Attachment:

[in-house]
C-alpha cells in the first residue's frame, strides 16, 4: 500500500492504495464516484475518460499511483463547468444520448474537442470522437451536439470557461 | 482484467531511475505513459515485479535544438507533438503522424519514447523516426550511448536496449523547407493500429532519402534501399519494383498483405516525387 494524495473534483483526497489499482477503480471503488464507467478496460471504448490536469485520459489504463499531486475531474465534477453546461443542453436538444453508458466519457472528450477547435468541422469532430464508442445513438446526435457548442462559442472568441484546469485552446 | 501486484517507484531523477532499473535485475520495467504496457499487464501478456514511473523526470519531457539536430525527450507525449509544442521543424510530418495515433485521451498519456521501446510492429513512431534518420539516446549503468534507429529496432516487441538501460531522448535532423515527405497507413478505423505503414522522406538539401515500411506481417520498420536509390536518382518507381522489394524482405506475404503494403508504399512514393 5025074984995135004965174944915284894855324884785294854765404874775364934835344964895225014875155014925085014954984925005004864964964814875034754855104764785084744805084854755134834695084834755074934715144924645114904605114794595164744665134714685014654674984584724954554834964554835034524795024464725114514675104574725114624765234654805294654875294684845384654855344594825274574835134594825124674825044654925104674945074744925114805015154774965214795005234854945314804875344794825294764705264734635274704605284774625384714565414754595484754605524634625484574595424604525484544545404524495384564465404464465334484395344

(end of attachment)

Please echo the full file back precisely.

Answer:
[in-house]
C-alpha cells in the first residue's frame, strides 16, 4: 500500500492504495464516484475518460499511483463547468444520448474537442470522437451536439470557461 | 482484467531511475505513459515485479535544438507533438503522424519514447523516426550511448536496449523547407493500429532519402534501399519494383498483405516525387 494524495473534483483526497489499482477503480471503488464507467478496460471504448490536469485520459489504463499531486475531474465534477453546461443542453436538444453508458466519457472528450477547435468541422469532430464508442445513438446526435457548442462559442472568441484546469485552446 | 501486484517507484531523477532499473535485475520495467504496457499487464501478456514511473523526470519531457539536430525527450507525449509544442521543424510530418495515433485521451498519456521501446510492429513512431534518420539516446549503468534507429529496432516487441538501460531522448535532423515527405497507413478505423505503414522522406538539401515500411506481417520498420536509390536518382518507381522489394524482405506475404503494403508504399512514393 5025074984995135004965174944915284894855324884785294854765404874775364934835344964895225014875155014925085014954984925005004864964964814875034754855104764785084744805084854755134834695084834755074934715144924645114904605114794595164744665134714685014654674984584724954554834964554835034524795024464725114514675104574725114624765234654805294654875294684845384654855344594825274574835134594825124674825044654925104674945074744925114805015154774965214795005234854945314804875344794825294764705264734635274704605284774625384714565414754595484754605524634625484574595424604525484544545404524495384564465404464465334484395344